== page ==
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Wedge or Equatorial

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Hi all

I bought my first scope earlier this year, mainly for planetary imaging. It's a CPC925, which I bought second hand. I've also acquired a Bresser R152S refractor on a driven CG5 mount (the one which looks like an EQ5).

I've now really got the bug for deep sky imaging (I've had a few attempts at M13 and M31) and am up against field rotation with the CPC and tracking errors over time with both.

I know that I need to start auto guiding, but much of what I've read recommends starting with a short focal length apo refractor.

What is the next best step for me? A wedge for the CPC (and possibly piggy back an apo) or an equatorial mount and apo that can be guided, e.g. a HEQ5 Pro or CGEM? Or indeed, something else entirely!

In addition to the scopes, useful kit I have includes a Crayford for the SCT, focal reducer, a Canon EOS40D (not modified), a Neximage, 17Ah powertank, netbook and camera control software.

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Wedges have their followers but I am not one of them! If you are not observatory mounted then forget it, itinerant polar aligning of wedges is not bearable. They are also absurdly expensive by comparison with EQ mounts.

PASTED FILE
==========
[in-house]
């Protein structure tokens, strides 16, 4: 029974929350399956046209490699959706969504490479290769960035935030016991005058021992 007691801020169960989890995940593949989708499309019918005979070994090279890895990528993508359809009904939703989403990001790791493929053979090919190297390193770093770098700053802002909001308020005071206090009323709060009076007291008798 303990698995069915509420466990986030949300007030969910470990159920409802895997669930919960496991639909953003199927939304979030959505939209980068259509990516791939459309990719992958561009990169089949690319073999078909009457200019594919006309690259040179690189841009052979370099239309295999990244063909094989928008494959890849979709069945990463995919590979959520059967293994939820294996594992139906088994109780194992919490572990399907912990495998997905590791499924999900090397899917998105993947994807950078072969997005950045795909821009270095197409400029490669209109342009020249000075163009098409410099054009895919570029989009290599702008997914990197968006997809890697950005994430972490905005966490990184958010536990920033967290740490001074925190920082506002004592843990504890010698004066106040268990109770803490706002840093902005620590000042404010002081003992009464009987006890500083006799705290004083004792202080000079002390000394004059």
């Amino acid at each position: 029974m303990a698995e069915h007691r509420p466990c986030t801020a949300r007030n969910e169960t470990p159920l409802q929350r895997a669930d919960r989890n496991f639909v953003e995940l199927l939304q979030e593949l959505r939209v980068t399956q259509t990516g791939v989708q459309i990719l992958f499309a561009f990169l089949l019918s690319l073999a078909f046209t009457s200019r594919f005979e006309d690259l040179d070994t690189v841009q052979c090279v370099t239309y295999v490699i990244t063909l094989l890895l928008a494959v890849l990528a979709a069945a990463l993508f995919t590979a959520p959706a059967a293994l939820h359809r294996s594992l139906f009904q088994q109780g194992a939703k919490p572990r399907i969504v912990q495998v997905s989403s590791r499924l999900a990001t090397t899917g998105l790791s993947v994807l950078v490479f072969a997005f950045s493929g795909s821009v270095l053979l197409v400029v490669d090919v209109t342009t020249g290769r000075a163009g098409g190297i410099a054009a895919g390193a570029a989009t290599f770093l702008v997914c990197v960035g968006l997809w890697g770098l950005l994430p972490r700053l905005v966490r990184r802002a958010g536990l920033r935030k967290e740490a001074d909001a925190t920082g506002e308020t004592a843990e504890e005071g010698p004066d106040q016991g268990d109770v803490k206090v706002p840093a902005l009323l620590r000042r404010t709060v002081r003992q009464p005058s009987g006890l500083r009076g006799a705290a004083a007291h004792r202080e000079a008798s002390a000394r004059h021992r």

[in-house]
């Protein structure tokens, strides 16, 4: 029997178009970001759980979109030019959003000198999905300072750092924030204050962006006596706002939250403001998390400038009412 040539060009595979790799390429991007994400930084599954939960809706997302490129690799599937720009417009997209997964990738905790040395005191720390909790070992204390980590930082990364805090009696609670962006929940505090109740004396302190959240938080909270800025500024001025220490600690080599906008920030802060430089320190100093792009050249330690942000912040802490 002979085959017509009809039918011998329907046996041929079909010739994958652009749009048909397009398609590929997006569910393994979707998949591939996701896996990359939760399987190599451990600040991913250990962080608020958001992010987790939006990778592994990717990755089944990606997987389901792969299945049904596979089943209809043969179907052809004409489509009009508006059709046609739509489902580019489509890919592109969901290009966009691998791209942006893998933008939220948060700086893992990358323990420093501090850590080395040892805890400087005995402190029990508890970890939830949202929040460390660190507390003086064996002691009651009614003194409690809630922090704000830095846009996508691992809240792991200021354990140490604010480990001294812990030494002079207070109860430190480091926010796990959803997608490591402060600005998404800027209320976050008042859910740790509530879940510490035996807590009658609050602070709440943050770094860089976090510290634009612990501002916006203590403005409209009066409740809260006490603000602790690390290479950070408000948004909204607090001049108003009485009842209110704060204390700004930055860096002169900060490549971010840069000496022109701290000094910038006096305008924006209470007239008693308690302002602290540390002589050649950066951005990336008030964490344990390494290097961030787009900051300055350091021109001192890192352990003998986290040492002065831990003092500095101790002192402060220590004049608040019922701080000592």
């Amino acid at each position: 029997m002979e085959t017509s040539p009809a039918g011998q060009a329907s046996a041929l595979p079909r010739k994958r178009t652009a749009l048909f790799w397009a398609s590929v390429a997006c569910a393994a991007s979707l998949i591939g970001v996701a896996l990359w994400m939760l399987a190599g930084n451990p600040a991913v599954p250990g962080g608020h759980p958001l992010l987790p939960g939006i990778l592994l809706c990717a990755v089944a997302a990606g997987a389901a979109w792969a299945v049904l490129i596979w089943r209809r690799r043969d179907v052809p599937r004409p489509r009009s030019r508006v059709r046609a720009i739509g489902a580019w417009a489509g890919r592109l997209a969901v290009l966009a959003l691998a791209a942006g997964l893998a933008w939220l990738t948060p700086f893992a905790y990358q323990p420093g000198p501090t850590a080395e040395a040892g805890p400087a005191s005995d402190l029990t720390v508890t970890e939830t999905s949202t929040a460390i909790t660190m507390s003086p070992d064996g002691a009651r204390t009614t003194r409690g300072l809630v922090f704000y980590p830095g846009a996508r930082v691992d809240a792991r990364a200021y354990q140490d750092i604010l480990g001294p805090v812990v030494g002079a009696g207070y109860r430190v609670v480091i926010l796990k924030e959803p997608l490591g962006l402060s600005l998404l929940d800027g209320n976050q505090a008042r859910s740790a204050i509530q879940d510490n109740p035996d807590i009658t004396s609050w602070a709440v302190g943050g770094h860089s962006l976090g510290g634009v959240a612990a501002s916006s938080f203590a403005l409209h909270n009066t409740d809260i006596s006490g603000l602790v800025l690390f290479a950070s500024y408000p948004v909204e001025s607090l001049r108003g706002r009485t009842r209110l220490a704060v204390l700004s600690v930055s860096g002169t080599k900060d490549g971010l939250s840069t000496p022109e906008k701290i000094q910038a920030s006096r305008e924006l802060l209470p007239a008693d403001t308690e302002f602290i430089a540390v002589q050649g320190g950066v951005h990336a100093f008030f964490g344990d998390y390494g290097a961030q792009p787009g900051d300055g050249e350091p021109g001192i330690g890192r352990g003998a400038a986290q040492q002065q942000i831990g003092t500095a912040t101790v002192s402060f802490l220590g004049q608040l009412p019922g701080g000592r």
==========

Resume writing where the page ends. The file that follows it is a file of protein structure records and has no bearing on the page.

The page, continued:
Imaging with the 9.25 (excellent scope in many ways) is not going to be easy because the long focal length will require very very good autoguiding. Neither its own mount nor an EQ5 or 6 can be guaranteed to be good enough for reliable captures, though they might deliver with luck and care in the fine tuning and balance. I would not, personally, want to image on our EQ sixes at much more than a metre but I do need to make sure I can deliver. Someone imaging for themselves alone can take more risks, if they want to.

With an EQ6 you might get reults t f6.3 with the SCT or you could just go for a small apo on HEQ5 or 6 with any old guidescope. The SCT, by the way, might guide better with an Off Axis Guider because of mirror flop.

Whoever said to start with a small apo and HEQ mount was right!!!


Edited by ollypenrice
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